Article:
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Groh column: Preschool is the foundation for success

Preschool goes far beyond playing with blocks and midday naptimes – it is the foundation that will carry young children the rest of their lives.

“Brains are built, not born,” said Partners in Learning Executive Director Norma Honeycutt.

Preschool is where children build the social, linguistic and academic skills that prepare them for kindergarten and beyond.

“It’s not day care – we don’t care for the day,” said Michelle Macon, executive director of Cornerstone’s Child Development Centers.

A preschool provides care for children and walks them through the early milestones they need to “conquer or overcome,” she said.

“There are so many foundational skills that children need when they come to school,” said Rowan-Salisbury Director of Elementary Education Alesia Burnette.

Those who attend preschool are “so much more successful when they come to school,” she added.

During the preschool years, learning is less structured and more focused on exploration.

“Preschool is about learning through fun,” Honeycutt said.

“Children are naturally curious,” she said. “That’s how they learn – by exploring their environment.”

“Having taught kindergarten, I think it (preschool) helps them mostly socially,” said Lindsay Wineka, preschool director for First United Methodist’s preschool program in Salisbury.

For many children, preschool is their first experience spending an extended amount of time away from their parents. They learn how to handle relationships with other adults, as well as their peers.

“Children aren’t born knowing how to interact with other kids,” Honeycutt said, adding that they learn to relate with other children with different temperaments and personalities.

“When they go to school, they need to know how to navigate group situations,” she said.

Preschool is where children learn to share, sit still, take turns and answer questions.

Even though children don’t learn how to read in preschool, it is a critical time where they develop the linguistic foundation for reading.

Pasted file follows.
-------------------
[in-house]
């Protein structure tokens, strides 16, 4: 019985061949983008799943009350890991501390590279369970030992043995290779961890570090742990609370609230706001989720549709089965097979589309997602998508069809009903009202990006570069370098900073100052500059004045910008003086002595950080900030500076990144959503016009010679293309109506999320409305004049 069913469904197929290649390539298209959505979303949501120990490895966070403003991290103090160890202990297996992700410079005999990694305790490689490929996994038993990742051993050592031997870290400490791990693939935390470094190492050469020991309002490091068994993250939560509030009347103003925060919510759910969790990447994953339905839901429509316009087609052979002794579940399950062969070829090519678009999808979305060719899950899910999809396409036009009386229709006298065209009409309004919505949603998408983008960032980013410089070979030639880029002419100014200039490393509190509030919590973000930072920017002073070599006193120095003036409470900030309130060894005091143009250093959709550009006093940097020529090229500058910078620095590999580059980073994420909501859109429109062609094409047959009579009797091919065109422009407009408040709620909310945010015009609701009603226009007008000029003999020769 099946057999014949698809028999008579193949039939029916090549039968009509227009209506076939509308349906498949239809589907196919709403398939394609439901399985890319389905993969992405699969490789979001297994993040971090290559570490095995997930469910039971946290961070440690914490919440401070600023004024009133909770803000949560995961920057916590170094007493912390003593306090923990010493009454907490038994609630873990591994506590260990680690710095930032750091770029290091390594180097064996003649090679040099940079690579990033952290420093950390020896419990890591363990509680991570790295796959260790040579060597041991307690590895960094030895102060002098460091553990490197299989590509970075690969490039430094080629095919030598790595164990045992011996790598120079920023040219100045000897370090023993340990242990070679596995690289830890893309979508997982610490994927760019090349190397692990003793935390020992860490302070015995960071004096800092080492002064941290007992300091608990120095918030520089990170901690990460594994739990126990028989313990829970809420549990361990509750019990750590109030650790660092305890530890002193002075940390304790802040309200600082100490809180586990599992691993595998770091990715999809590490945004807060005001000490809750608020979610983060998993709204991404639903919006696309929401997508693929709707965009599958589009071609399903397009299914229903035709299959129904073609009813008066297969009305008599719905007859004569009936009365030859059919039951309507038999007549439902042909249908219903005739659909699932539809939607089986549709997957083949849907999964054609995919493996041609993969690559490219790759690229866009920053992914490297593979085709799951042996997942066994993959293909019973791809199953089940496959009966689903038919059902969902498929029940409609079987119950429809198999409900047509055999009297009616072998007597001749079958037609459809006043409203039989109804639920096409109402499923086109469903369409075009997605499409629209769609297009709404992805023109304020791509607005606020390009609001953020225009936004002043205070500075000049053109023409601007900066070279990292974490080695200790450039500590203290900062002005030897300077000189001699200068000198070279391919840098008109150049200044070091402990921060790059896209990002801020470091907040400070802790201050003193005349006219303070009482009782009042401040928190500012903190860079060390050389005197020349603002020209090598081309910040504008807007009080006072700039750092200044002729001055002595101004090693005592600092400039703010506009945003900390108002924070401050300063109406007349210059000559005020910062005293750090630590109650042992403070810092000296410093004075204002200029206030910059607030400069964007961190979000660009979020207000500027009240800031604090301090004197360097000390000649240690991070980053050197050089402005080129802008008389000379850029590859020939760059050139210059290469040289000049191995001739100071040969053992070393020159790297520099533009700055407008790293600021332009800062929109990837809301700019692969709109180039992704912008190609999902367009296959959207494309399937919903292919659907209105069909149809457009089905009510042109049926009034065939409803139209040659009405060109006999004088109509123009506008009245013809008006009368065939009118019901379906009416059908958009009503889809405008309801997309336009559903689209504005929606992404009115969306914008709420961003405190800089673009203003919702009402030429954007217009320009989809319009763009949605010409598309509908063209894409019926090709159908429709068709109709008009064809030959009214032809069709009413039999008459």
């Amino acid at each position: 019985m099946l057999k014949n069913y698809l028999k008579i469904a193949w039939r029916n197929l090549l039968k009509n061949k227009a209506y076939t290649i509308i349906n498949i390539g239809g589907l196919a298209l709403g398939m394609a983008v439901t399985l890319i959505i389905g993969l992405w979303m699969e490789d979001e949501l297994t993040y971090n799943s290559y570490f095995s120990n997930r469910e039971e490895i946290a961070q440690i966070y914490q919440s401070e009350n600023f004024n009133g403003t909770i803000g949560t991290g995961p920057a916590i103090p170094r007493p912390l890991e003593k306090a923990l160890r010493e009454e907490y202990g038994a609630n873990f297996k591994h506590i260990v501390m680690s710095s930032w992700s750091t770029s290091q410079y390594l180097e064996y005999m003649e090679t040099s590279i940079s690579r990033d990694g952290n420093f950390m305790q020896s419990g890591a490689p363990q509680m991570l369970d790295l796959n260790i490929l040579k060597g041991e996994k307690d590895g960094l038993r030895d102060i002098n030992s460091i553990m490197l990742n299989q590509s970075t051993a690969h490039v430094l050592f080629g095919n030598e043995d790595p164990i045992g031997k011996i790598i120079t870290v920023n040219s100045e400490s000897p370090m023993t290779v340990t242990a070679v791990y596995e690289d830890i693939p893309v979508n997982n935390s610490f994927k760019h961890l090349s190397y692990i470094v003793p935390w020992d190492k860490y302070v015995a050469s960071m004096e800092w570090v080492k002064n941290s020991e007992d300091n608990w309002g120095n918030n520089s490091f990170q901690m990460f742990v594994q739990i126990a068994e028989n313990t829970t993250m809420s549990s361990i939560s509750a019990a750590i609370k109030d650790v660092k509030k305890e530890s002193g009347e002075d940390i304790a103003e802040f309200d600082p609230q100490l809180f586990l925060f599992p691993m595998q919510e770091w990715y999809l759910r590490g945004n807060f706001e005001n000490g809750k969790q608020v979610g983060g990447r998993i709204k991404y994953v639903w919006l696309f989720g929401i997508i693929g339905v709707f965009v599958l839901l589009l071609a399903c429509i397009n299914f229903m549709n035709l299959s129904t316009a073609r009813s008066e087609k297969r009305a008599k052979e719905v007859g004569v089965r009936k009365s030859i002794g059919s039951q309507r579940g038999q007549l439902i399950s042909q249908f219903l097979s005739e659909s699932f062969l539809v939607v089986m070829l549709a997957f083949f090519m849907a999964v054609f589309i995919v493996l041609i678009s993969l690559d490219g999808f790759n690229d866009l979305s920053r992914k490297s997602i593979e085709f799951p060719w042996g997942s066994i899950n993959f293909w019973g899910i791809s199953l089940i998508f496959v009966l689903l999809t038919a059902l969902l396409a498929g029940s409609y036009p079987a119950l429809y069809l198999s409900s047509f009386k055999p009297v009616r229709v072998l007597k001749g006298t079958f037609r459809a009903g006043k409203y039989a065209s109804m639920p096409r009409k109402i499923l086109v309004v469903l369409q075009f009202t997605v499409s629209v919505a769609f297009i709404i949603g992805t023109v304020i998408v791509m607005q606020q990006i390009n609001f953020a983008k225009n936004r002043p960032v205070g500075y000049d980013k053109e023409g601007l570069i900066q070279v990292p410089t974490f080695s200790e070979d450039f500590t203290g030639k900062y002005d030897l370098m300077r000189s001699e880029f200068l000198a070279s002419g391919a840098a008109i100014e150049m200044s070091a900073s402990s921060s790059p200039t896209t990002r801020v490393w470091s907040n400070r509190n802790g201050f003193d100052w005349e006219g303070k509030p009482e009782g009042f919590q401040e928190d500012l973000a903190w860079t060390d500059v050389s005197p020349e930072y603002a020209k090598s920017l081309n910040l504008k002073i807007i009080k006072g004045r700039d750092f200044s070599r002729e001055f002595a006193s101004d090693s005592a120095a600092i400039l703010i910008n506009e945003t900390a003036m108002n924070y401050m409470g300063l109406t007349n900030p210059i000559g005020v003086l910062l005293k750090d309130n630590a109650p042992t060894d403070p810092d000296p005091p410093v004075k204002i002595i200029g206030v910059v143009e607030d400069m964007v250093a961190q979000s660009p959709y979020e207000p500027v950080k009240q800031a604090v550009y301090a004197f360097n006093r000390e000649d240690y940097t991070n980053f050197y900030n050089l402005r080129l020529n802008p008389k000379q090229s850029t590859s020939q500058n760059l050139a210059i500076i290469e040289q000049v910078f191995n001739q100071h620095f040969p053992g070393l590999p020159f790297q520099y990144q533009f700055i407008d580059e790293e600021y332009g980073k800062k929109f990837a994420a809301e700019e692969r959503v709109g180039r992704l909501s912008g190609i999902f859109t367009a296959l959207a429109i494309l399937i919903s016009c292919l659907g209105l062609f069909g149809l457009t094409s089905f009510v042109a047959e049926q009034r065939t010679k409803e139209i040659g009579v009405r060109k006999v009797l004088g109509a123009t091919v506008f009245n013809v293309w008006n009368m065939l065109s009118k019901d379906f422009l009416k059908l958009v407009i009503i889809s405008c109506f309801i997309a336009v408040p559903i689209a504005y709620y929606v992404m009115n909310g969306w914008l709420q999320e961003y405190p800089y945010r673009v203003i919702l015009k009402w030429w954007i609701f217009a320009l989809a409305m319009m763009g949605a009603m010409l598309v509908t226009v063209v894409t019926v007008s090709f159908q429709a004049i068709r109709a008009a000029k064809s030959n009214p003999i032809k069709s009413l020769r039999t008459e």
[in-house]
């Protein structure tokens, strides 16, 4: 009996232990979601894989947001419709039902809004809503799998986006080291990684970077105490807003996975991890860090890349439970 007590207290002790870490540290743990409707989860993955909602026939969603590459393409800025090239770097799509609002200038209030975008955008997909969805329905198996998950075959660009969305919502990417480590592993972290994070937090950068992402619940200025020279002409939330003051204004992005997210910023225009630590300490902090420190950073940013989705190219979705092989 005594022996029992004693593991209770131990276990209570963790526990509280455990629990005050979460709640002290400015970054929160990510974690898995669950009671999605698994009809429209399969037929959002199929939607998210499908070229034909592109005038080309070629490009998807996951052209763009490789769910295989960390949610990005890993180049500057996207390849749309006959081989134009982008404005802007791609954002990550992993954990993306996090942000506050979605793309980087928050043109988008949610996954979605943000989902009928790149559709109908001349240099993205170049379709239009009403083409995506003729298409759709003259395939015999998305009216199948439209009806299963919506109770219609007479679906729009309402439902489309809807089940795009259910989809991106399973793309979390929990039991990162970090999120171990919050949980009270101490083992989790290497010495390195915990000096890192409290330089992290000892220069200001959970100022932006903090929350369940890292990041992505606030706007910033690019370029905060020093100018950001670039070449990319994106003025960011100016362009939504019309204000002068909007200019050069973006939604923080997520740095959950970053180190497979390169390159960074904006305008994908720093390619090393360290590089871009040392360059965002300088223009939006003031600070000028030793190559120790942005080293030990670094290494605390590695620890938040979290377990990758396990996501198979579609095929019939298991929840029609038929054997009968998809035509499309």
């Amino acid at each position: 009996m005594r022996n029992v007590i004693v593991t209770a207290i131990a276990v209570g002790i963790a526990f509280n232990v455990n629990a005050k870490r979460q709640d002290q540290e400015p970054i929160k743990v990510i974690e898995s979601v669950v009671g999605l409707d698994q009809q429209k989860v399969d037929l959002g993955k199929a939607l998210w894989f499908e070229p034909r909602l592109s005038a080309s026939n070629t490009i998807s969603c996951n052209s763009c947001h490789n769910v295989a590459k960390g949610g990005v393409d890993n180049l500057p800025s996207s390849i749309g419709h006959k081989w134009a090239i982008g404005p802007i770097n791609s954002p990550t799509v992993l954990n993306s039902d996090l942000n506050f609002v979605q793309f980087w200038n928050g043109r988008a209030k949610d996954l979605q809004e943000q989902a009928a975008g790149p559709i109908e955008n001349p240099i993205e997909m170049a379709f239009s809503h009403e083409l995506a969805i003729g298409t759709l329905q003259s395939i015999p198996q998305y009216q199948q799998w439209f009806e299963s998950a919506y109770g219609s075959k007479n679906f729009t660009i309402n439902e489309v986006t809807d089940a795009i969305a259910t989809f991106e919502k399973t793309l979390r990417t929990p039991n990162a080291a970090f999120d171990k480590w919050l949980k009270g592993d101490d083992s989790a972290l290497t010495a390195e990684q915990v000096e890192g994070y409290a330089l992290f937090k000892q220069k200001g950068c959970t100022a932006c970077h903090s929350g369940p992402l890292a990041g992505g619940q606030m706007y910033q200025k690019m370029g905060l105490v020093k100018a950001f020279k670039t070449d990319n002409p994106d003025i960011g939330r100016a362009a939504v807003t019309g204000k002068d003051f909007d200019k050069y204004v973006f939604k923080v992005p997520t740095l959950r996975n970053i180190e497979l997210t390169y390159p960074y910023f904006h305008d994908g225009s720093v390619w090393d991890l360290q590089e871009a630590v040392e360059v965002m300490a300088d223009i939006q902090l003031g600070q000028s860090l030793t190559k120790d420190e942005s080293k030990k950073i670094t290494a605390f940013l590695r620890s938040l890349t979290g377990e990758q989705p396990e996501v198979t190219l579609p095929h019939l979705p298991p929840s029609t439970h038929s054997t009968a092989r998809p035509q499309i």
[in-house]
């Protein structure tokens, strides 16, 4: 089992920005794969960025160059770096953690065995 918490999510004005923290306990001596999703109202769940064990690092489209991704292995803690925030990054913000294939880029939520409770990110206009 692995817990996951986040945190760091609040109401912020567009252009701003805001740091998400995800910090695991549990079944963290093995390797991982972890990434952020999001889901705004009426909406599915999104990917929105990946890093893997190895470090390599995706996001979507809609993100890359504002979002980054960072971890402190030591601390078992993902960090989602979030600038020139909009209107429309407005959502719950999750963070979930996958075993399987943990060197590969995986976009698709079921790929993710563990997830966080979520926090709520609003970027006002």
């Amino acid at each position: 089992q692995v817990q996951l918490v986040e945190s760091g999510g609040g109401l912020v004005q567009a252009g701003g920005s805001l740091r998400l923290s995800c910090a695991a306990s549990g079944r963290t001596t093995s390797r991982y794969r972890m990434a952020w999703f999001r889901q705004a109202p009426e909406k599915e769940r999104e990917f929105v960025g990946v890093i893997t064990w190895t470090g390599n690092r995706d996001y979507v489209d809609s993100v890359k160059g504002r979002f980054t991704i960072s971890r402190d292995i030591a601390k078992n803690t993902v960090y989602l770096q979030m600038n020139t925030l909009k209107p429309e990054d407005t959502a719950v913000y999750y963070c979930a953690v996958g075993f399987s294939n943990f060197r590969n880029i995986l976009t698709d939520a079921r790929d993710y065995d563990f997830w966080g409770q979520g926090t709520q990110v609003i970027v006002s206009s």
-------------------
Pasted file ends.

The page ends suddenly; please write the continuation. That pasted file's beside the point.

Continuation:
“There are so many pieces,” Burnette said, adding that children learn new vocabulary, what letters sound like and about what words sound like through conversation and having books read to them.

“The open window for language skills is before the age of 5,” Honeycutt said. “A child’s brain is 85 percent developed by 3.”

Parents of poverty struggle to provide a preschool experience for their families.

Acquiring preschool for their children can be problematic.

“Head Start stays full,” Honeycutt said.

While other preschools provide a subsidy for poor families, Head Start is the only “truly free” preschool option that provides transportation.

Children of poverty are also less likely to have command of conversational language, with fewer opportunities to express their thoughts, feelings and preferences.

“The research has proven that children who come from poverty don’t hear the words, so they don’t have the language,” Honeycutt said.

Not just any preschool or day care center will do, however.

“Quality is very important,” Honeycutt said.

“You would want to look for a literacy-rich environment,” Burnette said.

Classrooms should be filled with child-friendly books they can read and look at.

There should be “lots of choices” and “developmentally appropriate toys,” she said.

In high-quality preschools, teachers do assessments and individualize the curriculum for their students, Honeycutt said.

“Listen to the conversation the teachers are having with the children,” Burnette said.

Is it conversation or command oriented?

“Go visit when children are there,” she added.

Honeycutt said class size is “very important.”

In North Carolina, preschools are required to have two teachers for every 18 students.

“Less is better,” she said.

It’s important to have great experience so that they learn to love learning,” Wineka said. “If they have a bad experience, they shut it out.



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